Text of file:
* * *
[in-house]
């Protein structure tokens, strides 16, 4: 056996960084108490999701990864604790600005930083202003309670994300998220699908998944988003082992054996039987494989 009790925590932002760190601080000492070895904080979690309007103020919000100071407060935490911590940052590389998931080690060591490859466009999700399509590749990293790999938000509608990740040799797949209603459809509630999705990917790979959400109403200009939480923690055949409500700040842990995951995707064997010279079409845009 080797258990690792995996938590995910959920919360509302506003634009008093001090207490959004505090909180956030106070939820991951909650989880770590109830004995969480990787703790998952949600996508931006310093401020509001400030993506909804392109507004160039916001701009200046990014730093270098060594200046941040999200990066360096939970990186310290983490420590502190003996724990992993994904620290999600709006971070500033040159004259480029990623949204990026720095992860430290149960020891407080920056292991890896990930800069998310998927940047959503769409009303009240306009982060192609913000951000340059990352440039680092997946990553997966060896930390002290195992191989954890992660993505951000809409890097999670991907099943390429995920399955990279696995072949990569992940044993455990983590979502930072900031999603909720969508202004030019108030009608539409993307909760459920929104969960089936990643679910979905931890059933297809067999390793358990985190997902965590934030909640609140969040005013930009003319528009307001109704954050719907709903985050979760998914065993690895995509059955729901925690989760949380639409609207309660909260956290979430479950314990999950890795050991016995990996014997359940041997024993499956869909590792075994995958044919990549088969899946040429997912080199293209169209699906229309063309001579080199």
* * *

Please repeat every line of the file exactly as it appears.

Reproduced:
[in-house]
């Protein structure tokens, strides 16, 4: 056996960084108490999701990864604790600005930083202003309670994300998220699908998944988003082992054996039987494989 009790925590932002760190601080000492070895904080979690309007103020919000100071407060935490911590940052590389998931080690060591490859466009999700399509590749990293790999938000509608990740040799797949209603459809509630999705990917790979959400109403200009939480923690055949409500700040842990995951995707064997010279079409845009 080797258990690792995996938590995910959920919360509302506003634009008093001090207490959004505090909180956030106070939820991951909650989880770590109830004995969480990787703790998952949600996508931006310093401020509001400030993506909804392109507004160039916001701009200046990014730093270098060594200046941040999200990066360096939970990186310290983490420590502190003996724990992993994904620290999600709006971070500033040159004259480029990623949204990026720095992860430290149960020891407080920056292991890896990930800069998310998927940047959503769409009303009240306009982060192609913000951000340059990352440039680092997946990553997966060896930390002290195992191989954890992660993505951000809409890097999670991907099943390429995920399955990279696995072949990569992940044993455990983590979502930072900031999603909720969508202004030019108030009608539409993307909760459920929104969960089936990643679910979905931890059933297809067999390793358990985190997902965590934030909640609140969040005013930009003319528009307001109704954050719907709903985050979760998914065993690895995509059955729901925690989760949380639409609207309660909260956290979430479950314990999950890795050991016995990996014997359940041997024993499956869909590792075994995958044919990549088969899946040429997912080199293209169209699906229309063309001579080199």